Mrs Robinson was in the proverbial wrong place at the wrong time in 2008 when shopping in Huddersfield. She found herself caught up in a police arrest of a suspected drug dealer. Sadly for her, the suspect resisted arrest and she was not only knocked over, but ended up underneath the 3 men when they fell to the ground.

As a frail 76 year old she was understandably injured by her ordeal.

The question that came before the Supreme Court in February 2018 was whether the police were liable to pay her damages as a result of this incident.

On the face of it a straightforward question; if someone behaved as the police did, a claimant would have a claim in negligence. However, the police were acting in the course of their duties, apprehending a criminal. Should this entitle them, as a matter of public policy, to immunity?

The outcome of this case had the potential to affect many other areas of law particularly concerning the liability of public authorities.

The Supreme Court however, unanimously held that the police were liable for the injuries caused to the Claimant. The police owed the normal duty of care, under the ordinary principles of negligence, i.e. a duty to avoid causing foreseeable personal injury to another person.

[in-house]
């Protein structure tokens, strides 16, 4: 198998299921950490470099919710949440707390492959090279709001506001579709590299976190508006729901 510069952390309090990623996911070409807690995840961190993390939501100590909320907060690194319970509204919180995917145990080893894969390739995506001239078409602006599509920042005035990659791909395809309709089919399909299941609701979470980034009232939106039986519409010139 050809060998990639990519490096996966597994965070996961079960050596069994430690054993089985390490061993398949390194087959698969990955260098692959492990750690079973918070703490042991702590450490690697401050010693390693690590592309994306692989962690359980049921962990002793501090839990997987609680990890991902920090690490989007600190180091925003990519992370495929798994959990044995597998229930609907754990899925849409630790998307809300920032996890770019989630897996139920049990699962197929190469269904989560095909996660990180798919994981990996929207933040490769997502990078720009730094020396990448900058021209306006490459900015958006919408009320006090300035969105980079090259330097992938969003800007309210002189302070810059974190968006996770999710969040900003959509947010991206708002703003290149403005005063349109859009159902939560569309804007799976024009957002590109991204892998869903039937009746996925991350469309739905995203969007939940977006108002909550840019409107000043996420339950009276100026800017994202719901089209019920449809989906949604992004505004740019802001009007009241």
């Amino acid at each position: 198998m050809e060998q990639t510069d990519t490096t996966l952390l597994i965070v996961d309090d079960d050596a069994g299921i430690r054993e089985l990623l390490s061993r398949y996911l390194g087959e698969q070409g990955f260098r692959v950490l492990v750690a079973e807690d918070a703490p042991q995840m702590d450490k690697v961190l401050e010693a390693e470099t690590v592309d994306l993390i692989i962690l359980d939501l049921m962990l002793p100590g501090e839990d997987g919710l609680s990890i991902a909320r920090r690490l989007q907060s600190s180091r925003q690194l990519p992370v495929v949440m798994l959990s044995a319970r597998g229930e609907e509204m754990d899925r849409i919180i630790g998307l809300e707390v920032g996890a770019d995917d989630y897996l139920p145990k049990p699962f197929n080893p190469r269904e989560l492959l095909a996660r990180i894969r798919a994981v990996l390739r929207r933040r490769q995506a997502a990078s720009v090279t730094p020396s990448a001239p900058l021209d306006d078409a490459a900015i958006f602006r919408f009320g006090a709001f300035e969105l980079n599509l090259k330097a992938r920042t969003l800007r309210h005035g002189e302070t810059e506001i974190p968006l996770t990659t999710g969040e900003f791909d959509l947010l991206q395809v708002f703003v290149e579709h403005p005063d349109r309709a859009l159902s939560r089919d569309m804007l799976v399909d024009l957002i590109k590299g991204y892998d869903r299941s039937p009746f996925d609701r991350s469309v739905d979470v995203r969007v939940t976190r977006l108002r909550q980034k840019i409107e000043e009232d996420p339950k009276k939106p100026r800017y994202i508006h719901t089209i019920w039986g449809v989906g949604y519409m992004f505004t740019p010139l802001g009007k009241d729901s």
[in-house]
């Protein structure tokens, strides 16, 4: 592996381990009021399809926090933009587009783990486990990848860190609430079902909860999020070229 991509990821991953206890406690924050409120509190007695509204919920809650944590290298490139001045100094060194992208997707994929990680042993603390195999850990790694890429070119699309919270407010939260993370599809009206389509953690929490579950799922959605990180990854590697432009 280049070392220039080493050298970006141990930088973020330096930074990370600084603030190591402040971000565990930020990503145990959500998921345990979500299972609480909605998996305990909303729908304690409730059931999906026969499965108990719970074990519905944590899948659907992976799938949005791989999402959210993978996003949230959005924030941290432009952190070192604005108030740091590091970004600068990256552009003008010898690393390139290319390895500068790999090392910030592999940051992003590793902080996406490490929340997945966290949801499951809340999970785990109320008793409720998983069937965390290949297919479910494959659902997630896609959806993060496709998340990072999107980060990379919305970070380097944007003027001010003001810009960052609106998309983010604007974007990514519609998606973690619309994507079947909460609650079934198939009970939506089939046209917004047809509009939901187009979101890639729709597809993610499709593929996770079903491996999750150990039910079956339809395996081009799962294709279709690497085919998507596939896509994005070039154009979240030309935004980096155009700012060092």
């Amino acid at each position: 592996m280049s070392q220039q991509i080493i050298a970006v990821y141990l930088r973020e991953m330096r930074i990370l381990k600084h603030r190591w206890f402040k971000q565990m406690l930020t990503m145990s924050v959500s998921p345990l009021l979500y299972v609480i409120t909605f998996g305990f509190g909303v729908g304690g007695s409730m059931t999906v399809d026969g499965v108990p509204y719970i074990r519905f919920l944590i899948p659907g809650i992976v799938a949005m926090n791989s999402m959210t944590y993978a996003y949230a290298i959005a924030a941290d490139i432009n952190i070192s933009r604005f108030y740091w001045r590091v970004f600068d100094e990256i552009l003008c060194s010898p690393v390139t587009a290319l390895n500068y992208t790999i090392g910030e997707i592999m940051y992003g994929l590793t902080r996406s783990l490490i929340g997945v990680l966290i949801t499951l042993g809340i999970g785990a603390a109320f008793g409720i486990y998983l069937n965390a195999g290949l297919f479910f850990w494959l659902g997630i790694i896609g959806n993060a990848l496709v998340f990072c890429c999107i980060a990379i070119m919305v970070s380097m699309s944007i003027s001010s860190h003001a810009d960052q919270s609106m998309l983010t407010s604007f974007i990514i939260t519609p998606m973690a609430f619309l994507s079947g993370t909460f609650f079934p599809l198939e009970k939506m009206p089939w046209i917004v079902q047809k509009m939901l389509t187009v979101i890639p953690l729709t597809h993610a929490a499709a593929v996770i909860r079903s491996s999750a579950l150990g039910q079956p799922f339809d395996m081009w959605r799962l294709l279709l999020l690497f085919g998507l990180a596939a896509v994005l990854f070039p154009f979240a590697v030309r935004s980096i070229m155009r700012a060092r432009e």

The Supreme Court did however clarify, that this only applies to positive acts. The principle that public authorities, private individuals and bodies are generally under no duty of care to prevent the occurrence of harm was reaffirmed.

This is the so called 'omissions principle'. The Court was at pains to highlight the difference between this case (where the Claimant's injuries were caused by a positive act by the police officers) as opposed to a claim for injury following a failure in the duty to protect her. The law in this area remains the same.

The requirements for establishing the a duty of care on the police remains stringent and will only apply in special circumstances - such as in Mrs Robinson's case where the police had created a situation which was dangerous to members of the public.

Thankfully, these circumstances will not arise very often, but this case confirms that if innocent members of the public are caught in the cross-fire and are injured by the unintentional but negligent positive actions of a police officer they will be able to claim compensation.

This is a good example of the Supreme Court treading a fine "blue" line. In reaching their judgment, the judges have balanced two potentially conflicting issues - recognising the potential harm caused by the police to members of the public caught in the cross-fire, versus the harm caused to society by limiting the police in the general performance of their duties.